Puerto Rico Is Challenged by the Zika Epidemic

In late March of this year, PROTECT posted an article describing some of the steps that were being taken in Puerto Rico to prepare for the inevitable spread of the Zika virus on the island. Five months later, Zika transmission in Puerto Rico is no longer an emerging threat, but an ongoing reality. The island is currently the epicenter of Zika transmission on U.S. soil. As of September of 2016, the virus has infected more than 14,334 people–1,244 of whom have been pregnant women. Unfortunately, these high numbers represent only the tip of the Zika iceberg as up to 80% of individuals with active infections show no symptoms but are still able to pass the virus on to others. Surveillance of blood donations in Puerto Rico found in July that 1.8% of donors were infected with the virus but asymptomatic. Thus, nearly 60,000 people in Puerto Rico may unknowingly have an active Zika infection communicable to others via mosquito bites and, though less common, sexual transmission. According to the Centers for Disease Control and Prevention (CDC) about 25% of Puerto Rico’s 3.5 million inhabitants will become infected with the Zika virus by the end of 2016.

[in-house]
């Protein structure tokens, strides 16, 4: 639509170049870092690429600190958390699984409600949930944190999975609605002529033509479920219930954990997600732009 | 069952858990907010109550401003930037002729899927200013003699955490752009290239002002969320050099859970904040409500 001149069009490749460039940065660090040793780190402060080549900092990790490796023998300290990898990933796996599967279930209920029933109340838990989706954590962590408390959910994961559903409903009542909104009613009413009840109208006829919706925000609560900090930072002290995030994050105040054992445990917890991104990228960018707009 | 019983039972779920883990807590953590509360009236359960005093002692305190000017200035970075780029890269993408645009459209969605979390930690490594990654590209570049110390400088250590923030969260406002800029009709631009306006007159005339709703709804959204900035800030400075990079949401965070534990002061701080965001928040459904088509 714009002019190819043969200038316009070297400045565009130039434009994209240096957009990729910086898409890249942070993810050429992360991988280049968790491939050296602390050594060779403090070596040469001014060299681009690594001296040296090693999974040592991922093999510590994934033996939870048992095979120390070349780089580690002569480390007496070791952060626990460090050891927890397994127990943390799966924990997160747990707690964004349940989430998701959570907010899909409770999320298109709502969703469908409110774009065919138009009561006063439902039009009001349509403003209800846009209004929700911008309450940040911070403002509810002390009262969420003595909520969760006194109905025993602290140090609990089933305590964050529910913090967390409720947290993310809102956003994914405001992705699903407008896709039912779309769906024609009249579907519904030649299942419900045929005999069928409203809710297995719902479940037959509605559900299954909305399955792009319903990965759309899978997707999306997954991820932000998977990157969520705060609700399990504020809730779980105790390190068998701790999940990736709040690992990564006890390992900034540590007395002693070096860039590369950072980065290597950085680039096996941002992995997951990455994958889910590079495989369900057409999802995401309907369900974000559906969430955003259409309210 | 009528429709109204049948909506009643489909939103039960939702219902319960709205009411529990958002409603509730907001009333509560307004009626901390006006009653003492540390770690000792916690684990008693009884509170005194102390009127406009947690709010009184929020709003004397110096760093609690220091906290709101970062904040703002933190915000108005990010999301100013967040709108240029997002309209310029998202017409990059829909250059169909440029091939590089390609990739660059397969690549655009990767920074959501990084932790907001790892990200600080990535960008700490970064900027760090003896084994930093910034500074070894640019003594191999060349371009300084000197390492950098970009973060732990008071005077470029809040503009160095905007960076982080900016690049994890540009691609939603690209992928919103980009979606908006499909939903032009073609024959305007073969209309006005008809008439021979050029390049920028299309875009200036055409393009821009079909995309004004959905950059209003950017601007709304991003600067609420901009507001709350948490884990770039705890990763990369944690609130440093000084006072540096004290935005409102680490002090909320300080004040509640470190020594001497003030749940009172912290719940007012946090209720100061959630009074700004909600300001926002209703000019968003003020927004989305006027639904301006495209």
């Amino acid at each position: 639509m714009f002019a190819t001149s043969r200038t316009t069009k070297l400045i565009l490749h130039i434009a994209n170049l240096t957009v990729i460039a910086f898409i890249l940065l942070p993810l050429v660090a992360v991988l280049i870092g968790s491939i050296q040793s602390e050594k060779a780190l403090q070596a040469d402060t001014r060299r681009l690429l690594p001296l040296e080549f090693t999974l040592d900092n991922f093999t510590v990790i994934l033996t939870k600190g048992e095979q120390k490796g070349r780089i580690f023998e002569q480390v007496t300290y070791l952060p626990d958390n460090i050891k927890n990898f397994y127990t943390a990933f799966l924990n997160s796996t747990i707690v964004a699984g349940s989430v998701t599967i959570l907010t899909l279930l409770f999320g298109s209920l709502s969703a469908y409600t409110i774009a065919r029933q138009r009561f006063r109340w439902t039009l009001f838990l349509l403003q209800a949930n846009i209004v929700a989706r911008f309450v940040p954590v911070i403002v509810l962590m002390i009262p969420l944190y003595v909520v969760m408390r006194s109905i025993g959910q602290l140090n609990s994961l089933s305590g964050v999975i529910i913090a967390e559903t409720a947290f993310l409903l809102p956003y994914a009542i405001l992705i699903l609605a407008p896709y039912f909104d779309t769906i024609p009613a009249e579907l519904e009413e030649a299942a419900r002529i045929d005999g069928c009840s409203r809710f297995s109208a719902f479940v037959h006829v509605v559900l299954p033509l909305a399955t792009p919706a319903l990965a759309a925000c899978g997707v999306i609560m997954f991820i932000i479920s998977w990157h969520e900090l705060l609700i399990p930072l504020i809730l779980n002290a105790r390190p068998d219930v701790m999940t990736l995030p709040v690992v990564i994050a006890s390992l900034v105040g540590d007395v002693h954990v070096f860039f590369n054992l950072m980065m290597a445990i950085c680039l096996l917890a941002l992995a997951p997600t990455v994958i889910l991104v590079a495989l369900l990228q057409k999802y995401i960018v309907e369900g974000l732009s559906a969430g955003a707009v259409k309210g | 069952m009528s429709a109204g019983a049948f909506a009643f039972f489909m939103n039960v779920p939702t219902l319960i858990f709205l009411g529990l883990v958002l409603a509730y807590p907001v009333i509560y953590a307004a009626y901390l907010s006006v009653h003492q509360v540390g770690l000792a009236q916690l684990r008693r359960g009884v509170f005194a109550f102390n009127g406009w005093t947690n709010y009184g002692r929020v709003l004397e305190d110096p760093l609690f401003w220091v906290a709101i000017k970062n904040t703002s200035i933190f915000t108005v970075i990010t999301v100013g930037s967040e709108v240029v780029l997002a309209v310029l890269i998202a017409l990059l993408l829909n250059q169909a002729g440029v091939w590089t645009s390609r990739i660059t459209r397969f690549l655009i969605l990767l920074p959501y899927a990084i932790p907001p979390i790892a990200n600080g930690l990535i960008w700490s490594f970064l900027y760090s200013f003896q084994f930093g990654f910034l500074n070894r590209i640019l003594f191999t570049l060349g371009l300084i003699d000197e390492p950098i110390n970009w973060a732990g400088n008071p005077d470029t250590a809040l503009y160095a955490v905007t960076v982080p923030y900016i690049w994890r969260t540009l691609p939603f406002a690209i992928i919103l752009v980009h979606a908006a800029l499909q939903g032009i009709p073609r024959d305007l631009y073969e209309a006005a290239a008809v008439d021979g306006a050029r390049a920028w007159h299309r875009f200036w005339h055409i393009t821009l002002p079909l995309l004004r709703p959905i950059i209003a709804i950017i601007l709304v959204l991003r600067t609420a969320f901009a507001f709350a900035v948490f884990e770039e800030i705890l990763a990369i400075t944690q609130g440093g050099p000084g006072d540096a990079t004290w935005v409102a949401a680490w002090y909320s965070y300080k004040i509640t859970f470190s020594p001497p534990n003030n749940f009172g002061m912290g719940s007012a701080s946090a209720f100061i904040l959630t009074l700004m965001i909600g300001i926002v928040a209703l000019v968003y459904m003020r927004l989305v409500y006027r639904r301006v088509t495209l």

To help prevent the spread of Aedes aegypti, the mosquito that carries Zika (as well as dengue, chikungunya, and yellow fever), municipalities in Puerto Rico have been taking several key steps: spraying communities with insecticides, removing old tires and other detritus that can serve as breeding grounds, and covering open-air windows with screens to keep mosquitos out. A major public health communication campaign has been launched, and the development of an independent vector control unit is currently being planned by the Puerto Rico Trust for Science, Technology, and Research with the help of CDC funding.

The Aedes aegypti mosquito is the main vector that transmits the Zika virus.

The Aedes aegypti mosquito is the main vector that transmits the Zika virus.

Babies of women infected with Zika during pregnancy have an increased risk for serious birth defects such as microcephaly, a concerning finding which has led many to target their Zika-prevention efforts on protecting pregnant women. The Puerto Rico Department of Health in collaboration with CDC has established a strategy to reach pregnant women enrolled in the Women, Infants and Children (WIC) program in clinics scattered across the island. These clinics are well situated for preventing Zika in pregnancy as about 90% of pregnant women in Puerto Rico are eligible to receive nutrition services within them. Through this strategy, thousands of Zika Prevention Kits containing items such as bed nets, condoms, and insect repellent have been distributed, and many information sessions about Zika have been hosted. PROTECT and CRECE have been supplementing these efforts by providing educational materials and mosquito nets for pregnant women and children attending clinics affiliated with the research.